Figure 1 gives a schematic overview of the library construction. Peripheral blood mononuclear cells were prepared from 0.4 L blood of the immunized llamas using Ficoll-Hypaque according to the manufacturer’s instructions (GE Healthcare). Total RNA was extracted from these cells using the RNeasy Maxi Kit (Qiagen) and used as starting material for cDNA synthesis using the Superscript III First-strand cDNA kit (Invitrogen). First strand cDNA synthesis is followed by RT-PCR using the forward primers Lib1 (5′-GGCTGAGCTGGGTGGTCCTGG-3′) and Lib2 (5′-GGCTGAGTTTGGTGGTCCTGG-3′) and the reverse primer Lib3 (5′-GGTACGTGCTGTTGAACTGTTCC-3′) (de Haard et al., 2014). The VHH encoding gene fragments are excised from agarose gel and amplified by PCR using the following specific primers: Lib5 (5′-AAATGAGGAGACGGTGACCTGGGT) and Lib7 (5′-CATTTGAGTTGGCCTAGCCGGCCATGGCACAGGTGCAGCTGCAGGAGTCTGGGGG-3′). The gel-purified PCR-products were digested with SfiI and Eco91I and ligated into the phagemid vector pASF20. pASF20 is an expression vector that is derived from pUC119 which contains the lacZ promotor, a synthetic leader sequence, a multiple cloning site, a coliphage pIII protein coding sequence, a resistance gene for ampicillin, and an M13 phage origin for single strand production. In frame with the VHH coding sequence, the vector codes for a C-terminal (His)6 peptide tag and c-myc peptide tag. The ligation products were transformed into TG1 E. coli competent cells. Four libraries each with a clonal diversity equal to or greater than 1E+08 were obtained.

FIGURE 1
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FIGURE 1. Schematic overview of library construction and screening of VHHs with fGlcCer binding and antifungal activity.

VHH Selection by Phage Display

Phages were prepared according to standard methods described in Kay et al. (1996) and phage display selection was performed according to Verheesen and Laeremans (2012).

Fungal glucosylceramides from P. citrinopileatus and F. oxysporum were used as targets to isolate the phage expressing fGlcCer-binding VHHs. fGlcCer from P. citrinopileatus, dissolved in methanol:chloroform:water mixture (16:16:5, v/v/v) and the fGlcCer from F. oxysporum dissolved in chloroform:methanol (2:1, v/v) were diluted in methanol and immobilized on polystyrene Nunc Maxisorp® 96-well plates by overnight evaporation at room temperature. Wells with coated fGlcCer (10 μg for P. citrinopileatus GlcCer and 1 μg for F. oxysporum GlcCer in 100 μl) were washed three times with phosphate buffer and blocked with 1% fish gelatin (Sigma–Aldrich). Aliquots (100 μl) of the blocked phage premix were added to the wells and incubated for 2 h at room temperature on a shaking platform. The wells were washed 15 times with phosphate buffer and bound phages were eluted with trypsin (0.1 mg/ml). Two consecutive rounds of selections were performed, one campaign using P. citrinopileatus GlcCer in the first round and F. oxysporum GlcCer in the second round and one campaign using F. oxysporum GlcCer in both rounds. Individual clones were picked from second round selections for further characterization by sequence analysis (LGC group) and primary binding assays. Periplasmic extracts were prepared from 96-well plate produced cultures. Nunc Maxisorp® plates were coated with 1 μg F. oxysporum GlcCer as described above. The plates were blocked with 1% fish gelatin and 10-fold diluted VHH-containing periplasmic extracts were incubated for 1 h at room temperature in 1% BSA/1% Gelatin. After the plates were washed they were incubated with mouse anti-histidine antibodies and anti-mouse alkaline phosphatase antibodies (Sigma–Aldrich). Finally, the enzyme activity was determined with the alkaline phosphatase substrate (Sigma–Aldrich). The optical density was measured at 405 nm.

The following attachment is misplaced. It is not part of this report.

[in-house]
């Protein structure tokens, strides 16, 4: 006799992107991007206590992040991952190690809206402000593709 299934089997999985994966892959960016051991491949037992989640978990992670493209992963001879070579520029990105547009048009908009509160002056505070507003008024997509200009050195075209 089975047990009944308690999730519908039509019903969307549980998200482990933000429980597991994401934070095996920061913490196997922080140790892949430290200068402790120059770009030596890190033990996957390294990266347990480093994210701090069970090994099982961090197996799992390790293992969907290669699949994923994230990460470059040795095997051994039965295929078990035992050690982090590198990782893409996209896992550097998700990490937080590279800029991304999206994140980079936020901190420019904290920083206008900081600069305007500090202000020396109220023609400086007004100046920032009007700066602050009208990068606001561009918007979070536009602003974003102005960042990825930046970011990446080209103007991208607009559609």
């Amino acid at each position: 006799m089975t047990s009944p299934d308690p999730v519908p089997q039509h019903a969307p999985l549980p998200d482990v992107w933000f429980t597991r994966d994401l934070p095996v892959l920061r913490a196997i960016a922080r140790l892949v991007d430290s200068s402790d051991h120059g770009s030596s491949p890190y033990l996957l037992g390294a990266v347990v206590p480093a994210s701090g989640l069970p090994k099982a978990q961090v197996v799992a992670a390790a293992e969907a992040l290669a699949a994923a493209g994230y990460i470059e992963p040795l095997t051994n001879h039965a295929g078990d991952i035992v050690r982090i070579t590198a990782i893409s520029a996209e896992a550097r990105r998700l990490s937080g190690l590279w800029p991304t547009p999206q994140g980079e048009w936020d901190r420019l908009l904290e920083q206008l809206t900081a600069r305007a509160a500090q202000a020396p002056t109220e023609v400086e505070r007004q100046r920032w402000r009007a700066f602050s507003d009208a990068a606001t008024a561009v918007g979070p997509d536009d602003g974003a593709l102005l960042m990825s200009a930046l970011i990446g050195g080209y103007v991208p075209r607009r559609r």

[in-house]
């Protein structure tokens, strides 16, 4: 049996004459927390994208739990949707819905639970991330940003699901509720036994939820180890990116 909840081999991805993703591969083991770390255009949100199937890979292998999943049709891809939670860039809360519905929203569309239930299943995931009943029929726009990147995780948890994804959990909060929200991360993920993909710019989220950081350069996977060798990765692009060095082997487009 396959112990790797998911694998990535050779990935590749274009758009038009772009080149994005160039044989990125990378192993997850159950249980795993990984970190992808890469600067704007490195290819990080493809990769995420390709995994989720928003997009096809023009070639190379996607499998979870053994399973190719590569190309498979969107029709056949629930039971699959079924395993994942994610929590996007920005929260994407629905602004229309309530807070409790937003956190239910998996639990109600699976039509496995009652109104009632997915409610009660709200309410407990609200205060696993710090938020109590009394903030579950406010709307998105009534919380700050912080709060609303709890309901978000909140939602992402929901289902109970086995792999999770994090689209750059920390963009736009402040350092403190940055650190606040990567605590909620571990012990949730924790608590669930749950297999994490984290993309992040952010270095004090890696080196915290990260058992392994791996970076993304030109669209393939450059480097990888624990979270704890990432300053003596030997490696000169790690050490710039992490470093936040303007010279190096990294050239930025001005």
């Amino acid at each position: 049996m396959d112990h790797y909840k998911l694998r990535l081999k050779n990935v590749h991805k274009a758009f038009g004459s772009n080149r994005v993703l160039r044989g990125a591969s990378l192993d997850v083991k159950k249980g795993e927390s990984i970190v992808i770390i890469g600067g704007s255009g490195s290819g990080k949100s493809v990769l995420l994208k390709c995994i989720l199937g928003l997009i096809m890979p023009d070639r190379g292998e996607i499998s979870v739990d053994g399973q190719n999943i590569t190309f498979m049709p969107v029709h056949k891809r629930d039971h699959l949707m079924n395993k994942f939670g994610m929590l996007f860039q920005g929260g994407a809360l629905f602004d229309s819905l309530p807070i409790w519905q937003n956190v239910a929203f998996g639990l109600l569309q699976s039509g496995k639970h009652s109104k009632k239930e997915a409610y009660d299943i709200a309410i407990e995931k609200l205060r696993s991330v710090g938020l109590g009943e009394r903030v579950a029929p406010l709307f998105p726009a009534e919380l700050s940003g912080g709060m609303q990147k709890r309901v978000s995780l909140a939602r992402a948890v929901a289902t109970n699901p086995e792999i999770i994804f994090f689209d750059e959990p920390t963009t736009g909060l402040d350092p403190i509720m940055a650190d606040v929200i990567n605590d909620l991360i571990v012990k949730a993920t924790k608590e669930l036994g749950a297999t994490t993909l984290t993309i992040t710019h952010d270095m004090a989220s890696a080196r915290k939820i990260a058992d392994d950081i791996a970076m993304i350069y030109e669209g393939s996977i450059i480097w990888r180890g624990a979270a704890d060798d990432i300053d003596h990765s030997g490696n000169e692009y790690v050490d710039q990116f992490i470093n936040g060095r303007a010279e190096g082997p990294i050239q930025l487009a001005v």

VHH Purification

For further characterization, VHHs were produced in E. coli in culture flasks according to standard procedures (Marks et al., 1991). His-tagged VHHs were purified from the periplasmic extracts using the ÄKTAxpress using a combination of immobilized Nickel IMAC and desalting columns, according to the manufacturer’s instructions (GE Healthcare Life Sciences).

Characterization of Anti-GlcCer VHH Using ELISA

Nunc Maxisorp® plates were coated with 1 μg F. oxysporum, 10 or 1 μg P. citrinopileatus and 1 μg soybean or porcine GlcCer as described above. The plates were blocked with 1% fish gelatin and purified VHHs (1 μg/ml) were incubated for 1 h at room temperature in 1% BSA/1% Gelatin. After the plates were washed they were incubated with mouse anti-histidine antibodies and anti-mouse alkaline phosphatase antibodies (Sigma–Aldrich). Finally, the enzyme activity was determined with the alkaline phosphatase substrate (Sigma–Aldrich). The optical density was measured at 405 nm.